We were told that the polis would attend at our home again in the next few days and once that was done the kimlik will be issued.  Hold on a minute!  I was told at the airport that the kimlik had already issued and this document that I am holding in my hot little hands is a Certificate of Approval.  Are we in the Twilight Zone?  No, you are Turkish now but we just need to follow procedure.  Of course.  We waited four weeks but the polis did not appear.  The Turk started returning to the Nufus each week to try and move the matter forward but to no avail.

In the meantime an expat friend here in Mersin who had lodged her citizenship application approximately the same time as me (did I mention it was nearly 3 years ago) also received her Onay Duyu Belgesi in her precious envelope and within a week she had received her kimlik!  What the holy hell?

Another couple of weeks went by.  Anything?  Nope.  Nothing.

So we went back.  And this is what happened:

Go to the Nufus.  Sorry.  Polis check needed.

Nope.  On the advice of my kimlik holding expat friend I confirmed online that the law has now changed and a further Polis check is not necessary.

Back to the Nufus.  Dude the law has changed.  Check it!  No, he tells us.  It has now changed again.  Seriously?  In the space of 3 days?  Sorry.  Wait for Polis check.  Dude I’m telling ya check it again!

OK yes you are right.  Go to Emniyet.

Went to Emniyet.  Sorry.  Go to the Nufus.

Back to the Nufus.  Waiting on Polis check.

Are you fecking serious?  The stupid is so stupid that it actually crushes you until you become as stupid as the stupid!

 

The finger

We began to experience life at the rate of several WTF’s per hour and The Turk just couldn’t take anymore.  His sanity was being held together by duct tape and chewing gum.  I wasn’t sure if he would go postal or would have a heart attack and drop dead on the spot (which would no doubt delay the issue of the kimlik yet again) but instead he sensibly went to see our local Belediye Başkanı (mayor) here in the Village for a little advice.  The mayor rang the patron at the Nufus who confirmed that the kimlik should have already issued.  Feck my life!

The next day we again attended at the Nufus where we by-passed all the plebs and went straight to the patron.  He took us over to the appropriate desk jockey and instructed him to issue the kimlik immediately.  Five minutes later … Sorry.  No polis check.  Come back after polis check.

Now being a patient, gentle sort of girl I generally don’t worry about the little things but when the imaginary people in my head start shouting, “no fecking no you feckity feck!” I know things aren’t really going the way they ought!

I looked around for a nice strong looking pillar so I could smash my head into it but instead we went back to see the patron, who took us back to see the pencil pusher, who grumbled under his breath like a petulant toddler until … finally … it happened … nearly three years but … I got my KIMLIK!!!!

Yes peeps to quote the fabled Mr Frodo Baggins, “It’s done, it’s finished”.  No more do I have to enter the gates of Modor.  I had returned the ring to its rightful place and I can now rest easy.  I wanted to high five the pleb/desk jockey/pencil pusher/sulky child but thought better of it.  I walked out of the Nufus ofis with my head held high and a great big smile on my dial.

Its done

I am a Turkish citizen.  The short line at the airport is now MY line!  Oh and I am no longer a yabancı and woe be it to anyone who dares call me one!

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24 thoughts on “My Precious, My Kimlik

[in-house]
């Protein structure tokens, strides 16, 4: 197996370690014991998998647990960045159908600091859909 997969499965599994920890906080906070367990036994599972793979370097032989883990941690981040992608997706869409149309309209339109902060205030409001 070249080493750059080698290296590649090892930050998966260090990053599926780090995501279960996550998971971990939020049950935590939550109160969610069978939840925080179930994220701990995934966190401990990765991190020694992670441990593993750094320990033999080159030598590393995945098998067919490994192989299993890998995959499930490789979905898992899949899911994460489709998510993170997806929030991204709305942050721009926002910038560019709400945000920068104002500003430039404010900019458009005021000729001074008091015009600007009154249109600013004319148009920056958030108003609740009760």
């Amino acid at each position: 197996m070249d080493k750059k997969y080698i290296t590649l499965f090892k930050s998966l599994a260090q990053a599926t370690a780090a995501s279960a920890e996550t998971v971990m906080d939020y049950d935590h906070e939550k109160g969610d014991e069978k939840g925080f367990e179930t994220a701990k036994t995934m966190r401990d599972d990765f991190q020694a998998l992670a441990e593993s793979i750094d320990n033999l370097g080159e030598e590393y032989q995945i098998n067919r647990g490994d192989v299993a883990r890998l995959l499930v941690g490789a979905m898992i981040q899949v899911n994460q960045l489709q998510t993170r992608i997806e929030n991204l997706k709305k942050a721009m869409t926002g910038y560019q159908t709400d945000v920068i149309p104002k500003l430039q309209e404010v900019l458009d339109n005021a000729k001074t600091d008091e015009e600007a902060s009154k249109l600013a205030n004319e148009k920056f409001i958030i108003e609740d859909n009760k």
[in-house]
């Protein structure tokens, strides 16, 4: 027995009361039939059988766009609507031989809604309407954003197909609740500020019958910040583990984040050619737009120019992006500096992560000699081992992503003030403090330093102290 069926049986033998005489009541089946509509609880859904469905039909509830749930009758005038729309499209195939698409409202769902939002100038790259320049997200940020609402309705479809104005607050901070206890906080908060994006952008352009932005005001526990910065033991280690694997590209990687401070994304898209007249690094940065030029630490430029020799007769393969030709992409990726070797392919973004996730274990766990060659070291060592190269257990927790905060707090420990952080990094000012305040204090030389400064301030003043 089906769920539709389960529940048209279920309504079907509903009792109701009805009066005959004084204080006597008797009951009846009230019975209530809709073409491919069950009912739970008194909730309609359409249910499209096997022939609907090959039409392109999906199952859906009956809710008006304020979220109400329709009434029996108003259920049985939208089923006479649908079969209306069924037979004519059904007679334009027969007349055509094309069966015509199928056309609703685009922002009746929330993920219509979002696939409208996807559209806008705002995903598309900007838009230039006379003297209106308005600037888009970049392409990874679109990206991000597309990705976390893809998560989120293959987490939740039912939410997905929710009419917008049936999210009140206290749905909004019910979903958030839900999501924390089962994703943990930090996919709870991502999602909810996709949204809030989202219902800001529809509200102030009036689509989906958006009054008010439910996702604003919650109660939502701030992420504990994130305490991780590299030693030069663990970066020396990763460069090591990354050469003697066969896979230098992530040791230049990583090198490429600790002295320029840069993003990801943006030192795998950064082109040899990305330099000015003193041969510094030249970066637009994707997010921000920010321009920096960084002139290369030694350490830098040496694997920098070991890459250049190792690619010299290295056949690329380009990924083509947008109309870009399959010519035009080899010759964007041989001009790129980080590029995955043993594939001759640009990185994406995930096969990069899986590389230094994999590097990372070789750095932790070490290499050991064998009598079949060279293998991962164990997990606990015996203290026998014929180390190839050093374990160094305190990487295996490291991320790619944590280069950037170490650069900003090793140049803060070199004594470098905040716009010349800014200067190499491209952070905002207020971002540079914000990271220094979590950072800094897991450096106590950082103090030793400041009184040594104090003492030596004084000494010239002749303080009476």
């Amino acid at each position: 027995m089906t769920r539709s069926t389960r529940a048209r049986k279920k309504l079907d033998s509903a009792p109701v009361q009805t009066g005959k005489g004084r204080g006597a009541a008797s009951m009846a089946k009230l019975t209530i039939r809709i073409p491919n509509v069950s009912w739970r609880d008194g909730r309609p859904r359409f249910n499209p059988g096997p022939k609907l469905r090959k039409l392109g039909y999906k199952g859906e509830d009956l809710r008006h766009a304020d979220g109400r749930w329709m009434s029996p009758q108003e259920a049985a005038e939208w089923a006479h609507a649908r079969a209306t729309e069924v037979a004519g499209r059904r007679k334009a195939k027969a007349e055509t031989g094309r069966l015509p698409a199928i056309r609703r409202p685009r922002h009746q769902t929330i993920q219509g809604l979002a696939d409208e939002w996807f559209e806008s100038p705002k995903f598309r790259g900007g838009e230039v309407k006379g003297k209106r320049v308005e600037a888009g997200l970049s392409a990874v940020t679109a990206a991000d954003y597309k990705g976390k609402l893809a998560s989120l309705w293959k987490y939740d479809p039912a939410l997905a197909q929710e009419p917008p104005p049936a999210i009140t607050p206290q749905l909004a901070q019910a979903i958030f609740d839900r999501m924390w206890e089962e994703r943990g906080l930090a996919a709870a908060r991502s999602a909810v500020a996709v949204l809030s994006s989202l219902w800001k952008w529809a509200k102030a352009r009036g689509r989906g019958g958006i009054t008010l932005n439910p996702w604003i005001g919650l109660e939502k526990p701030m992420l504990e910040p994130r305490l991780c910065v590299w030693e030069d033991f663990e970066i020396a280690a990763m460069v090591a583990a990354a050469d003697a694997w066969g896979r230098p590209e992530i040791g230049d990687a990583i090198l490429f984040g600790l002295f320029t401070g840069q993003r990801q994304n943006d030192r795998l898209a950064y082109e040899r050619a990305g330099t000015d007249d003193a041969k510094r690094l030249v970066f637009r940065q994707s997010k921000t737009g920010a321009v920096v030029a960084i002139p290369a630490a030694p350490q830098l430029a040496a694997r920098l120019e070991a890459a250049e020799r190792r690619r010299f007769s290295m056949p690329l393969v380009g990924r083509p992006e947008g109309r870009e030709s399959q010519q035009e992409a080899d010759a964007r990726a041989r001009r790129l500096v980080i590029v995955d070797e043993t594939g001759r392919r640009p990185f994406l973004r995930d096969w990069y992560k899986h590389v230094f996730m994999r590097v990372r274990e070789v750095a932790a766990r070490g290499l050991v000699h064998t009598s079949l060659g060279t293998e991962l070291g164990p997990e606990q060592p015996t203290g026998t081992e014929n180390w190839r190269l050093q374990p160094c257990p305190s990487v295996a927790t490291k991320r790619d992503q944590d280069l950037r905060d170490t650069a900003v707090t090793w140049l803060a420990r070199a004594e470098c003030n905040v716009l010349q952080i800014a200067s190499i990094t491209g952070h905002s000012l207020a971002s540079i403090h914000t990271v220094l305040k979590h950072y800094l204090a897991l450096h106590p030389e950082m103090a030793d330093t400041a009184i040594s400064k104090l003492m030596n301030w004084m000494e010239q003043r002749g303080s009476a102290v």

• When I think that in Canada obtaining your Citizenship takes 6 months and is simply a question of filling out one form, no photos required and providing your permanent resident number which you obtain on the first day you actually land in Canada. People still complain not good enough they say. They should try Turkey.

        Liked by 1 person

      • I know that citizenship in Australia is no easy feat. There are hoops that must be jumped and a test that is so darn hard that I’ve done it online and failed it thrice! No a three year wait is not the worst thing that could happen 🙂

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    • Oh no Ataturk International. After a 29 hour flight from Sydney when I would see that queue at customs I would curse the day I ever met The Turk! Why didnt I meet a nice boy from, say, Melbourne or something?

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    • Most other cities get it done in much less time but I understand that here in Mersin there has been such in influx of refugees from Syria needing permits that the departments here are overwhelmed and less important things are pushed aside. I should have done it back in Sydney. Takes 4 weeks there. The things we learn

      Liked by 1 person

  1. Oh the tales we can tell… finally done, aferin. Yes, the line will be quicker…. unless heading north into Europe, then the opposite, lol. Do you have dual citizenship now? If so, one thing many don’t know (and you won’t be told) is about exemption from the Turkish citizen exit tax stamp requirement. You obviously can still only exit with your Turkish passport (as that is now your only right of residency), but if you wave a second passport, you save on the tax stamp fee (one miniscule little weeny advantage) 🙂

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  2. Congratulations Janey! 🙂 I heard that soon everyone must swap their IDs for the new ones, with biometric data and a chip (why, oh why would you put a chip and a PIN code on ID card?) I will soon go through updating my yabanci kimlik yet again and reading your post reminded me how terribly bureaucratic it might be. On the bright side, yabanci and ex-yabanci never run out of ridiculous and funny stories to tell about it 😀

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  3. Hi how are you? How long after your citizenship test you had to wait before you got notice your kimlik is approve? I had my interview May 28, in Izmir Turkey. In trying to get a idea when to be expecting news on whether I got approve or not..

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    • Oh man Izmir is wayyyy different to Mersin. Izmir has a rather large contingent of expats. Here in Mersin there is not.

      From the meeting with the Governor I think you mean? I had the interview in March 2015 and I finally – FINALLY – got my kimlik in January 2016 but not without a mountain of drama!

      Good luck to you. Like I said Izmir is a different sitch. I’m sure it will be a much smoother experience.